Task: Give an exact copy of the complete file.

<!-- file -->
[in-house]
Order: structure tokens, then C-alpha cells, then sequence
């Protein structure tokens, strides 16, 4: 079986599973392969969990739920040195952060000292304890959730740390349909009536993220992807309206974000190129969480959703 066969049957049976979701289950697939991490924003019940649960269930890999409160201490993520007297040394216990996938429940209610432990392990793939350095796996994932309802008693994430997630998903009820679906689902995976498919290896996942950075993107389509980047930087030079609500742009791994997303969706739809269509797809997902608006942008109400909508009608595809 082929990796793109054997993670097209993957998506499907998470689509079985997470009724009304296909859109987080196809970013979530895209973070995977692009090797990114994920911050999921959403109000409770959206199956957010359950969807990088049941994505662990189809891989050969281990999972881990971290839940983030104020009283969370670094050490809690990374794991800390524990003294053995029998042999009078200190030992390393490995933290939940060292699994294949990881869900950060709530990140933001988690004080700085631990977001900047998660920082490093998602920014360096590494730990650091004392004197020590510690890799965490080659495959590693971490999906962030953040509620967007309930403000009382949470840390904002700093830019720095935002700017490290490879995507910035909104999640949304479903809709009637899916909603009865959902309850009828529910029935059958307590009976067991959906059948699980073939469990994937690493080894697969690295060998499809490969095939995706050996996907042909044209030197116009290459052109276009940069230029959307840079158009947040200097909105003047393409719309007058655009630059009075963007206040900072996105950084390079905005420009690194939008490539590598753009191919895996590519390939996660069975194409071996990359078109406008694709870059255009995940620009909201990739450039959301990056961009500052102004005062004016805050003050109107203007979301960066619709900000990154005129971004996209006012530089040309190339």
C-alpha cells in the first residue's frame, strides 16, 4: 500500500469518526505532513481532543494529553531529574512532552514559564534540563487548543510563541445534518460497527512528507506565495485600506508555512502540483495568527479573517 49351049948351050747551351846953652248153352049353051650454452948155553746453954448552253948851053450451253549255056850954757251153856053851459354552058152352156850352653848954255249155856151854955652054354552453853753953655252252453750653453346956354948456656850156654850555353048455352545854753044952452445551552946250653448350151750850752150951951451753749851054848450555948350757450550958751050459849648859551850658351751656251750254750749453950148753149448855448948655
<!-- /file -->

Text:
[in-house]
Order: structure tokens, then C-alpha cells, then sequence
């Protein structure tokens, strides 16, 4: 079986599973392969969990739920040195952060000292304890959730740390349909009536993220992807309206974000190129969480959703 066969049957049976979701289950697939991490924003019940649960269930890999409160201490993520007297040394216990996938429940209610432990392990793939350095796996994932309802008693994430997630998903009820679906689902995976498919290896996942950075993107389509980047930087030079609500742009791994997303969706739809269509797809997902608006942008109400909508009608595809 082929990796793109054997993670097209993957998506499907998470689509079985997470009724009304296909859109987080196809970013979530895209973070995977692009090797990114994920911050999921959403109000409770959206199956957010359950969807990088049941994505662990189809891989050969281990999972881990971290839940983030104020009283969370670094050490809690990374794991800390524990003294053995029998042999009078200190030992390393490995933290939940060292699994294949990881869900950060709530990140933001988690004080700085631990977001900047998660920082490093998602920014360096590494730990650091004392004197020590510690890799965490080659495959590693971490999906962030953040509620967007309930403000009382949470840390904002700093830019720095935002700017490290490879995507910035909104999640949304479903809709009637899916909603009865959902309850009828529910029935059958307590009976067991959906059948699980073939469990994937690493080894697969690295060998499809490969095939995706050996996907042909044209030197116009290459052109276009940069230029959307840079158009947040200097909105003047393409719309007058655009630059009075963007206040900072996105950084390079905005420009690194939008490539590598753009191919895996590519390939996660069975194409071996990359078109406008694709870059255009995940620009909201990739450039959301990056961009500052102004005062004016805050003050109107203007979301960066619709900000990154005129971004996209006012530089040309190339």
C-alpha cells in the first residue's frame, strides 16, 4: 500500500469518526505532513481532543494529553531529574512532552514559564534540563487548543510563541445534518460497527512528507506565495485600506508555512502540483495568527479573517 49351049948351050747551351846953652248153352049353051650454452948155553746453954448552253948851053450451253549255056850954757251153856053851459354552058152352156850352653848954255249155856151854955652054354552453853753953655252252453750653453346956354948456656850156654850555353048455352545854753044952452445551552946250653448350151750850752150951951451753749851054848450555948350757450550958751050459849648859551850658351751656251750254750749453950148753149448855448948655